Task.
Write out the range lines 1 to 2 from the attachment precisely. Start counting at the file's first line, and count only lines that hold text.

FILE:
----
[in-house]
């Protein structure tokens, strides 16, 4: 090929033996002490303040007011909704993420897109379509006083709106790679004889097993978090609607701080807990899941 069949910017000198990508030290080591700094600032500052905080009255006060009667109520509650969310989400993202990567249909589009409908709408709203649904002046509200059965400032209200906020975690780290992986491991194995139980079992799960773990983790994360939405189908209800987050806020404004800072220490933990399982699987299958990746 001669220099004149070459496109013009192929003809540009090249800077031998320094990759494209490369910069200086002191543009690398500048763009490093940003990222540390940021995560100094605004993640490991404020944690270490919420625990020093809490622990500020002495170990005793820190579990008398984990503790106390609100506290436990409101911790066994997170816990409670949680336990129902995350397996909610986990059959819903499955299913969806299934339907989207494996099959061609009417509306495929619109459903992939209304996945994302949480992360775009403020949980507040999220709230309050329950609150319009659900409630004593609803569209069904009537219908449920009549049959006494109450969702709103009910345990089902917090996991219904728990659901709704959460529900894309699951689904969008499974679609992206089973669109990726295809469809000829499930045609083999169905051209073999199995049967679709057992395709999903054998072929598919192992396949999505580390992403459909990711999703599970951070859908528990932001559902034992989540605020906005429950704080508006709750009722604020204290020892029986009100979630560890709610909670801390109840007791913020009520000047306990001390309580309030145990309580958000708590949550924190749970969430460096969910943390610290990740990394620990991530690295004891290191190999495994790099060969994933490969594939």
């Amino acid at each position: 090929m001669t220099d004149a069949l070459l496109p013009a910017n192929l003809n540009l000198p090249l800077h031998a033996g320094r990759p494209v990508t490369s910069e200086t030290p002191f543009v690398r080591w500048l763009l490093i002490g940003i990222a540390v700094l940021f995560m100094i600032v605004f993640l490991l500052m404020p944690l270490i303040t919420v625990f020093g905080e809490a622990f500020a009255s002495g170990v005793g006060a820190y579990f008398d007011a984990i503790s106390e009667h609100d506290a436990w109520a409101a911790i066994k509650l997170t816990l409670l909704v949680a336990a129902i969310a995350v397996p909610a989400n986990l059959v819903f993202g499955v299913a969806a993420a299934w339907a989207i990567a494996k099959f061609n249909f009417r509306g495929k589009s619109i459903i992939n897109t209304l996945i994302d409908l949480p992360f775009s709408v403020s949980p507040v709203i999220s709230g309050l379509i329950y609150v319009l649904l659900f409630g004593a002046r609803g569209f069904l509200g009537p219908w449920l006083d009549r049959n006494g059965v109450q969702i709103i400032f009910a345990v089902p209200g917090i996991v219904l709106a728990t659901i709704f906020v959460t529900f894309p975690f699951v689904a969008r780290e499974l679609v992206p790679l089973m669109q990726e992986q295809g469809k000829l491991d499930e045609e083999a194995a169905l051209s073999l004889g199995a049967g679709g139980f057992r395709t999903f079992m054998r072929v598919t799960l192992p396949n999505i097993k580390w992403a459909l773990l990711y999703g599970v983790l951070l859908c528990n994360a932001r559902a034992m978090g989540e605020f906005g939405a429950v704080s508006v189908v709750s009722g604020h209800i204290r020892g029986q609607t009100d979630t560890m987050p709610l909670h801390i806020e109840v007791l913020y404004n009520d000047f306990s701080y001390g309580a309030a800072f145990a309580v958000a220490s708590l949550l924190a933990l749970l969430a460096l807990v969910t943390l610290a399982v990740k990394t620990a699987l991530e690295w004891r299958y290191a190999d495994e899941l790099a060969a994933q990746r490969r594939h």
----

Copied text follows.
[in-house]
């Protein structure tokens, strides 16, 4: 090929033996002490303040007011909704993420897109379509006083709106790679004889097993978090609607701080807990899941 069949910017000198990508030290080591700094600032500052905080009255006060009667109520509650969310989400993202990567249909589009409908709408709203649904002046509200059965400032209200906020975690780290992986491991194995139980079992799960773990983790994360939405189908209800987050806020404004800072220490933990399982699987299958990746 001669220099004149070459496109013009192929003809540009090249800077031998320094990759494209490369910069200086002191543009690398500048763009490093940003990222540390940021995560100094605004993640490991404020944690270490919420625990020093809490622990500020002495170990005793820190579990008398984990503790106390609100506290436990409101911790066994997170816990409670949680336990129902995350397996909610986990059959819903499955299913969806299934339907989207494996099959061609009417509306495929619109459903992939209304996945994302949480992360775009403020949980507040999220709230309050329950609150319009659900409630004593609803569209069904009537219908449920009549049959006494109450969702709103009910345990089902917090996991219904728990659901709704959460529900894309699951689904969008499974679609992206089973669109990726295809469809000829499930045609083999169905051209073999199995049967679709057992395709999903054998072929598919192992396949999505580390992403459909990711999703599970951070859908528990932001559902034992989540605020906005429950704080508006709750009722604020204290020892029986009100979630560890709610909670801390109840007791913020009520000047306990001390309580309030145990309580958000708590949550924190749970969430460096969910943390610290990740990394620990991530690295004891290191190999495994790099060969994933490969594939």